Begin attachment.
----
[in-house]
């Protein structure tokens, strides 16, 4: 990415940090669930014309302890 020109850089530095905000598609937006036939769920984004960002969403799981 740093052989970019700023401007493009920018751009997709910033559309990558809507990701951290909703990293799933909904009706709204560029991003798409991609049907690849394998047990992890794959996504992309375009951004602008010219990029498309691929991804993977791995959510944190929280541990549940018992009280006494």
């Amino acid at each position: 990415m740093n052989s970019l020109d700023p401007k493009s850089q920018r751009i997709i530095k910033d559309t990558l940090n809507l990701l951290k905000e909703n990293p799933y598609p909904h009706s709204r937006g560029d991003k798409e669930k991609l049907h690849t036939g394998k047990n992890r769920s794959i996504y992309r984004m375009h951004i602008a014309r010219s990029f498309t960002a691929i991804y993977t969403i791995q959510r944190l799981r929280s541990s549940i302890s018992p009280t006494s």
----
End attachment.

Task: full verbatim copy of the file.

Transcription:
[in-house]
């Protein structure tokens, strides 16, 4: 990415940090669930014309302890 020109850089530095905000598609937006036939769920984004960002969403799981 740093052989970019700023401007493009920018751009997709910033559309990558809507990701951290909703990293799933909904009706709204560029991003798409991609049907690849394998047990992890794959996504992309375009951004602008010219990029498309691929991804993977791995959510944190929280541990549940018992009280006494």
């Amino acid at each position: 990415m740093n052989s970019l020109d700023p401007k493009s850089q920018r751009i997709i530095k910033d559309t990558l940090n809507l990701l951290k905000e909703n990293p799933y598609p909904h009706s709204r937006g560029d991003k798409e669930k991609l049907h690849t036939g394998k047990n992890r769920s794959i996504y992309r984004m375009h951004i602008a014309r010219s990029f498309t960002a691929i991804y993977t969403i791995q959510r944190l799981r929280s541990s549940i302890s018992p009280t006494s």